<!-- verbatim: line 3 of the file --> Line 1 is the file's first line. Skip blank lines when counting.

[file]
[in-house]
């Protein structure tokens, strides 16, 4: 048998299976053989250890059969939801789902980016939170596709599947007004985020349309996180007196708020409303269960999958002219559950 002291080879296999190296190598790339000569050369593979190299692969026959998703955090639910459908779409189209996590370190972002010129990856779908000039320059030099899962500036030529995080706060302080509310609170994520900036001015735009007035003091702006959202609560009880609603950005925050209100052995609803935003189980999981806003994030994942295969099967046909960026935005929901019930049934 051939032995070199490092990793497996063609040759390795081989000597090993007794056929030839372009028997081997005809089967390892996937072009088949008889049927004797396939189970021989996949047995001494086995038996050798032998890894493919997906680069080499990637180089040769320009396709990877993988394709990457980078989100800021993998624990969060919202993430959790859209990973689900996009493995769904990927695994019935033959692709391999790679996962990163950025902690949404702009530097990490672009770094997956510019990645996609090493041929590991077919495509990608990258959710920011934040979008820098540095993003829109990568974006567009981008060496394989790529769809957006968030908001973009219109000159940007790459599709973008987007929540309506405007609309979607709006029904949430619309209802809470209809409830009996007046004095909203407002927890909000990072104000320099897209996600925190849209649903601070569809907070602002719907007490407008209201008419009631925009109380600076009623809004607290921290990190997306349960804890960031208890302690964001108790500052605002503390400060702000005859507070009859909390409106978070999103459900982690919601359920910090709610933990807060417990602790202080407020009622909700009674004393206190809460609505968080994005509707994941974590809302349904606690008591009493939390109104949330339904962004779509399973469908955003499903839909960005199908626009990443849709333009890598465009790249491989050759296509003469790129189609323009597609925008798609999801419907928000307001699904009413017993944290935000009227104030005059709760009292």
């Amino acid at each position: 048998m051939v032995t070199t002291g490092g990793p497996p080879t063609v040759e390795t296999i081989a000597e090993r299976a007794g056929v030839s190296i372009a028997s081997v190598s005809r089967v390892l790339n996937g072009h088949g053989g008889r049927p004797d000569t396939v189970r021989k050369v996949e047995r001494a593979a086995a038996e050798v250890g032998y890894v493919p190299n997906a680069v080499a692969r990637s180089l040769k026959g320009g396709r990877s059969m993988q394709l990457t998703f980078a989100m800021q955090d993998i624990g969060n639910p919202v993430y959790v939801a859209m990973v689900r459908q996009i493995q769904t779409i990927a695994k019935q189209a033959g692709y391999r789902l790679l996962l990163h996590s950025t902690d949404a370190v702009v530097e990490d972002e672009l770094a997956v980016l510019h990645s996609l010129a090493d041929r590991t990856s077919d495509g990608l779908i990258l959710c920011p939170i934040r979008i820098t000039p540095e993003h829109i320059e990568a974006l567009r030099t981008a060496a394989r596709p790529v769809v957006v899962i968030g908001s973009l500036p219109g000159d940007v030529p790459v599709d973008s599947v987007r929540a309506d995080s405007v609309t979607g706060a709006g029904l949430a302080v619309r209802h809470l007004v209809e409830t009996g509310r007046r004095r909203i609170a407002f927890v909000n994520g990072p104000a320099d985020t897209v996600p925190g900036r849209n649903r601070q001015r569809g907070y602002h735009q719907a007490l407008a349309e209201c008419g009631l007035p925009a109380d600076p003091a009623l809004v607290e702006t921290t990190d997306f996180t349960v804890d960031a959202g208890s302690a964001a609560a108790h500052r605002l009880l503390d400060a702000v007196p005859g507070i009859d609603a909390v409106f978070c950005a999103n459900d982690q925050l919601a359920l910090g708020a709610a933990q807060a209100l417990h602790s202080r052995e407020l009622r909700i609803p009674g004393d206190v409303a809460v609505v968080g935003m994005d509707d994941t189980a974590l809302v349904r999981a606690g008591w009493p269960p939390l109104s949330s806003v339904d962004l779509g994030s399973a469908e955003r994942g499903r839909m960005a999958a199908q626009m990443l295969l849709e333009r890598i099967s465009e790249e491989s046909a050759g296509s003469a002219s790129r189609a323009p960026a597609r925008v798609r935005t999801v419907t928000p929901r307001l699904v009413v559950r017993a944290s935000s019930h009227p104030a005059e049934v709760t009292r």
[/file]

């Amino acid at each position: 048998m051939v032995t070199t002291g490092g990793p497996p080879t063609v040759e390795t296999i081989a000597e090993r299976a007794g056929v030839s190296i372009a028997s081997v190598s005809r089967v390892l790339n996937g072009h088949g053989g008889r049927p004797d000569t396939v189970r021989k050369v996949e047995r001494a593979a086995a038996e050798v250890g032998y890894v493919p190299n997906a680069v080499a692969r990637s180089l040769k026959g320009g396709r990877s059969m993988q394709l990457t998703f980078a989100m800021q955090d993998i624990g969060n639910p919202v993430y959790v939801a859209m990973v689900r459908q996009i493995q769904t779409i990927a695994k019935q189209a033959g692709y391999r789902l790679l996962l990163h996590s950025t902690d949404a370190v702009v530097e990490d972002e672009l770094a997956v980016l510019h990645s996609l010129a090493d041929r590991t990856s077919d495509g990608l779908i990258l959710c920011p939170i934040r979008i820098t000039p540095e993003h829109i320059e990568a974006l567009r030099t981008a060496a394989r596709p790529v769809v957006v899962i968030g908001s973009l500036p219109g000159d940007v030529p790459v599709d973008s599947v987007r929540a309506d995080s405007v609309t979607g706060a709006g029904l949430a302080v619309r209802h809470l007004v209809e409830t009996g509310r007046r004095r909203i609170a407002f927890v909000n994520g990072p104000a320099d985020t897209v996600p925190g900036r849209n649903r601070q001015r569809g907070y602002h735009q719907a007490l407008a349309e209201c008419g009631l007035p925009a109380d600076p003091a009623l809004v607290e702006t921290t990190d997306f996180t349960v804890d960031a959202g208890s302690a964001a609560a108790h500052r605002l009880l503390d400060a702000v007196p005859g507070i009859d609603a909390v409106f978070c950005a999103n459900d982690q925050l919601a359920l910090g708020a709610a933990q807060a209100l417990h602790s202080r052995e407020l009622r909700i609803p009674g004393d206190v409303a809460v609505v968080g935003m994005d509707d994941t189980a974590l809302v349904r999981a606690g008591w009493p269960p939390l109104s949330s806003v339904d962004l779509g994030s399973a469908e955003r994942g499903r839909m960005a999958a199908q626009m990443l295969l849709e333009r890598i099967s465009e790249e491989s046909a050759g296509s003469a002219s790129r189609a323009p960026a597609r925008v798609r935005t999801v419907t928000p929901r307001l699904v009413v559950r017993a944290s935000s019930h009227p104030a005059e049934v709760t009292r």